Acanthus hispanicus Loudon
Acanthus latifolius E.Goeze
Acanthus longifolius Poir.
Acanthus lusitanicus auct.
Acanthus niger Mill.
Acanthus platyphyllus Murb.
Acanthus spinosissimus Host
Common Name: Bear's Breeches
Basal clump of leaves of a plant growing in the San Luis Obispo Botanical Garden - in El Chorro Regional Park, San Luis Obispo, California, USA
Photograph by: Daderot
Creative Commons Zero, Public Domain Dedication
Acanthus mollis is a herbaceous, clump-forming perennial plant growing up to 120cm tall. The plant forms a mound of leaves around 60cm tall from a large rootstock, with flowering stems up to 150cm tall arising in the early summer[
A very ornamental plant[
], it is much grown in gardens around the world.
Plants can become invasive in the garden[
], spreading by suckers, and they are difficult to eradicate due to their deep roots[
]. Since the explosive seedpods scatter the seed over a wide area, and the plant will regrow from any scrap of root, the plant can be hard to eradicate[
Southern Europe - Portugal and Spain to the Balkans; N. Africa - Algeria; Morocco; Tunisia, W. Asia - Syria.
Woodland scrub and stony hillsides[
|Cultivation Status||Ornamental, Wild
Acanthus mollis is a plant of the warm temperate to subtropical zone, where it can be found at elevations up to 2,000 metres. It grows best in areas where annual daytime temperatures are within the range 15 - 30°c, but can tolerate 10 - 38°c[
]. When dormant, the plant can survive occasional temperatures down to about -15°c, if the soil is not too wet[
], though young plants may require protection in the winter[
] and even mature ones may need protection in cold winters[
]. It prefers a mean annual rainfall in the range 500 - 800mm, but tolerates 400 - 1,000mm[
Prefers a deep loamy soil in a sheltered position in full sun[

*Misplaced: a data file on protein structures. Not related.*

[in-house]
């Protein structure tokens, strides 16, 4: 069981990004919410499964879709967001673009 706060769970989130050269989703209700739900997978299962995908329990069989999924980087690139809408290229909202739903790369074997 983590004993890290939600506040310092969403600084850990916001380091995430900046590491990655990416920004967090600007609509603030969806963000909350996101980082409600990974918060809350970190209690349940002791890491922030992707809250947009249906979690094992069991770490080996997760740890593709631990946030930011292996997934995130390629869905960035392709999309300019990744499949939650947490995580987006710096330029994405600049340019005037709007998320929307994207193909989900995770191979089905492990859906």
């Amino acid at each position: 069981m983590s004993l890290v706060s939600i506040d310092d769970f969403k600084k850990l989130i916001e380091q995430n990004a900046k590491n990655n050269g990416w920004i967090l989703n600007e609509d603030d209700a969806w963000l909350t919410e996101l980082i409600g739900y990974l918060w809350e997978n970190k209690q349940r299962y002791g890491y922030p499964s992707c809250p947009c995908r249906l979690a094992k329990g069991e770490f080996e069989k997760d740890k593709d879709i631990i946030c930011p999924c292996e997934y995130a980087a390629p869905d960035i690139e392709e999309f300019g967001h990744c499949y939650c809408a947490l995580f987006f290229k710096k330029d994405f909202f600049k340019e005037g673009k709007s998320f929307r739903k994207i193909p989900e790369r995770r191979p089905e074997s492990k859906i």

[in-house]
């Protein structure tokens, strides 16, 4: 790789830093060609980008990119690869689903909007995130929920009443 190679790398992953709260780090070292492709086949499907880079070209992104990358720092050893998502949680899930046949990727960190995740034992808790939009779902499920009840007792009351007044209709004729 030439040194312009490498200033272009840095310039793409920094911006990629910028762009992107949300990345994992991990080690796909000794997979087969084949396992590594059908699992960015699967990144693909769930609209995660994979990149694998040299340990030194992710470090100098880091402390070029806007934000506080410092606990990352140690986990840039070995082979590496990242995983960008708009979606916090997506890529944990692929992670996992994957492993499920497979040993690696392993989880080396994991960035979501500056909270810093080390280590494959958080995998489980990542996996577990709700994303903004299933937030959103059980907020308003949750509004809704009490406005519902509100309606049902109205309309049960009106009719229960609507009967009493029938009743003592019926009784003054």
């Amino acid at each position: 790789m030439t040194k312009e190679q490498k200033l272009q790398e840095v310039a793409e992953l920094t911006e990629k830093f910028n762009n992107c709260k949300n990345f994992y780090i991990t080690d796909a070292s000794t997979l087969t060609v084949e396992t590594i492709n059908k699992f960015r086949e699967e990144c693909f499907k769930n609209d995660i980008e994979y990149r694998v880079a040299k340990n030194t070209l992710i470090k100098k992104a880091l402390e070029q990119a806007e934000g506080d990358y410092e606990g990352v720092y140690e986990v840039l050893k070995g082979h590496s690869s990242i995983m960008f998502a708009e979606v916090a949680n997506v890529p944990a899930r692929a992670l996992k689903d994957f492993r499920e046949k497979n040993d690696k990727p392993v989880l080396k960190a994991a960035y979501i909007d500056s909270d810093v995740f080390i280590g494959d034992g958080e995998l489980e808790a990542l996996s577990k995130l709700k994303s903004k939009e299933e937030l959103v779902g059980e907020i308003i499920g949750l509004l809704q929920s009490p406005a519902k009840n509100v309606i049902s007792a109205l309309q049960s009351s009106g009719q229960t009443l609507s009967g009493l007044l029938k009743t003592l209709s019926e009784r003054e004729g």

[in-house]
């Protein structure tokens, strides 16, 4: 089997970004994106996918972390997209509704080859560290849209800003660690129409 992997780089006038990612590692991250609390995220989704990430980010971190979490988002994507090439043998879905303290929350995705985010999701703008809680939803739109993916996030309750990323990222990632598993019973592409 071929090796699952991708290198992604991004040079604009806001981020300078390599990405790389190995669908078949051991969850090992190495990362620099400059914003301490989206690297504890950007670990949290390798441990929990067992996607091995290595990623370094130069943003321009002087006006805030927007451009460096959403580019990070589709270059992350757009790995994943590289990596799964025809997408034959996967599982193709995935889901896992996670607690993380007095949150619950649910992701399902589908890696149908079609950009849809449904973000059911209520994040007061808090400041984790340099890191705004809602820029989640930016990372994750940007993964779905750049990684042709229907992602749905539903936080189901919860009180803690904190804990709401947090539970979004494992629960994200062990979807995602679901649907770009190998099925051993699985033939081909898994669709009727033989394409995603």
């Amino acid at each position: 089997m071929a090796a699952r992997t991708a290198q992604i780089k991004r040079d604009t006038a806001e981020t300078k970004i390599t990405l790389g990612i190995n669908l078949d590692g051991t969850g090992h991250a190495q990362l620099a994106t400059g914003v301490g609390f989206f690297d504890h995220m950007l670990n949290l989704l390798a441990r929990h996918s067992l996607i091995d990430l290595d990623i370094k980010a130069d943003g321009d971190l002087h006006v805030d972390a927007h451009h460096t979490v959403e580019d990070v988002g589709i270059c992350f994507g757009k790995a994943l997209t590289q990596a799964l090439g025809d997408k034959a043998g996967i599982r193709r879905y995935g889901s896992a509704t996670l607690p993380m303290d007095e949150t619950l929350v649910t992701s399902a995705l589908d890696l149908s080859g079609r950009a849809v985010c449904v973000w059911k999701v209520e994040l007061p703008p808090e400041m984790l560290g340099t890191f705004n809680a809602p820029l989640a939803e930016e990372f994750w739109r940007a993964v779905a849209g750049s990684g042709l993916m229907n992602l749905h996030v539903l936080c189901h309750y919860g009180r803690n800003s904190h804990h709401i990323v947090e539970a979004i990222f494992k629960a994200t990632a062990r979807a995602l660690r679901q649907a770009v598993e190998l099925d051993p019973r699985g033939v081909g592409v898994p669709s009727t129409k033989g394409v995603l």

] but tolerates partial shade[
]. Grows well in heavy clay soils if they are well-drained but dislikes heavy damp soils[
] and will not overwinter in wet soils[
]. Prefers a pH in the range 5.5 - 6.5, tolerating 5 - 7[
]. Established plants are fairly drought tolerant[
The leaves can wilt on hot summer days when plants are grown in full sun[
Does well in the lawn or wild garden[
]. Plants can be grown in quite coarse grass, which can be cut in the autumn[
Members of this genus are not usually browsed by deer[
The leaves and roots are astringent, detergent, emollient and vulnerary[
]. For internal use, the plant's emollient properties are useful in treating irritated mucous membranes within the digestive and urinary tracts[
The plant contains appreciable quantities of mucilage and tannin. Traditionally it was used as a treatment for dislocated joints and for burns. A paste made from the plant, when applied to a dislocated joint, tends to normalize the affected muscles and ligaments, simultaneously relaxing and tightening them to encourage the joint back into its proper place[
]. The crushed leaves have been used as a poultice to soothe burns and scalds[
The sub-species Acanthus mollis latifolia makes a good ground cover plant[
]. Relatively slow to cover the ground at first but it can eventually become invasive[
Seed - sow spring in a cold frame[
] or outside as soon as the seed is ripe[
]. It usually germinates in 3 - 4 weeks at 10°c[
]. When they are large enough to handle, prick the seedlings out into individual pots and grow them on for two years before planting out in late spring or early summer[
Division in spring or autumn[
]. Very easy, they can be planted straight out into their permanent positions.
Root cuttings - winter in a coldframe[